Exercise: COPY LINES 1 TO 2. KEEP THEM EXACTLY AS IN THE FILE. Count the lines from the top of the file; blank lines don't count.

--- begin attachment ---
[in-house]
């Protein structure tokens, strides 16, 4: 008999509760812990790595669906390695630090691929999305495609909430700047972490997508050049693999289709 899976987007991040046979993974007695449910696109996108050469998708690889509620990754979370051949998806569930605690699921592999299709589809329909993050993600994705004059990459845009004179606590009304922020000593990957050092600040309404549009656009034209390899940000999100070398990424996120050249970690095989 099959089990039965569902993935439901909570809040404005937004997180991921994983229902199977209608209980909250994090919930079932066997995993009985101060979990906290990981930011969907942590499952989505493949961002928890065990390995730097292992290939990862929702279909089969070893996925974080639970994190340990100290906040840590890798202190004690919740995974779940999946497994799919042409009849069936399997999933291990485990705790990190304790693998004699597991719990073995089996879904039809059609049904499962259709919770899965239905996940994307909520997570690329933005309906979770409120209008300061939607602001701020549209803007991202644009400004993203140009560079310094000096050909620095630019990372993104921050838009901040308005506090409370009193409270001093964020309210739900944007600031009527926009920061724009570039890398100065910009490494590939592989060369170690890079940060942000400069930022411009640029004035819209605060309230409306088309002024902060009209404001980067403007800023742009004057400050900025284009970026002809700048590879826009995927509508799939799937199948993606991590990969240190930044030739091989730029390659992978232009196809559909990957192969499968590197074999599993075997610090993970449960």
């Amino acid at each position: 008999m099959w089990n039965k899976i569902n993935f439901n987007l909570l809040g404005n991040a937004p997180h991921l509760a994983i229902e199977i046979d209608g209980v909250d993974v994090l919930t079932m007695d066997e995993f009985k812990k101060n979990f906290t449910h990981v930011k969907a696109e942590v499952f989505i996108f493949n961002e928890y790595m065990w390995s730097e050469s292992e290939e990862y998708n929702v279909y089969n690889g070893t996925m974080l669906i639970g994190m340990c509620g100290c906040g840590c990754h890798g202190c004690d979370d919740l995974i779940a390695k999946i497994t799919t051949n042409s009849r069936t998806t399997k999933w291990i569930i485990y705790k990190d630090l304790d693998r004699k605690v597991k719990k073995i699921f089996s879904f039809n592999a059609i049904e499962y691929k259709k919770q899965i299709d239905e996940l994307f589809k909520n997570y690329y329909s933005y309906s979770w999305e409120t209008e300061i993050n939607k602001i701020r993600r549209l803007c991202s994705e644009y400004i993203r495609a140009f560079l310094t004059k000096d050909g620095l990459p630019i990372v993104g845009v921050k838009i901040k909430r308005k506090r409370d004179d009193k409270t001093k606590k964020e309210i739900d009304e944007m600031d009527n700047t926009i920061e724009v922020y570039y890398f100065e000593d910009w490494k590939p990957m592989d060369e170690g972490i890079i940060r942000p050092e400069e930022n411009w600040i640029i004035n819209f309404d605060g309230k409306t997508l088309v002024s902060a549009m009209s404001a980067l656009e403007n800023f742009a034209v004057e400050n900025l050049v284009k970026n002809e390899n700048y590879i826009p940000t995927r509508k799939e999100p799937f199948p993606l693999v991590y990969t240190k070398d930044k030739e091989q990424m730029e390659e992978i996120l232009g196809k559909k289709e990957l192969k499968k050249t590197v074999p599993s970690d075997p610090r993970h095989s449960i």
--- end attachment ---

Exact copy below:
[in-house]
């Protein structure tokens, strides 16, 4: 008999509760812990790595669906390695630090691929999305495609909430700047972490997508050049693999289709 899976987007991040046979993974007695449910696109996108050469998708690889509620990754979370051949998806569930605690699921592999299709589809329909993050993600994705004059990459845009004179606590009304922020000593990957050092600040309404549009656009034209390899940000999100070398990424996120050249970690095989 099959089990039965569902993935439901909570809040404005937004997180991921994983229902199977209608209980909250994090919930079932066997995993009985101060979990906290990981930011969907942590499952989505493949961002928890065990390995730097292992290939990862929702279909089969070893996925974080639970994190340990100290906040840590890798202190004690919740995974779940999946497994799919042409009849069936399997999933291990485990705790990190304790693998004699597991719990073995089996879904039809059609049904499962259709919770899965239905996940994307909520997570690329933005309906979770409120209008300061939607602001701020549209803007991202644009400004993203140009560079310094000096050909620095630019990372993104921050838009901040308005506090409370009193409270001093964020309210739900944007600031009527926009920061724009570039890398100065910009490494590939592989060369170690890079940060942000400069930022411009640029004035819209605060309230409306088309002024902060009209404001980067403007800023742009004057400050900025284009970026002809700048590879826009995927509508799939799937199948993606991590990969240190930044030739091989730029390659992978232009196809559909990957192969499968590197074999599993075997610090993970449960």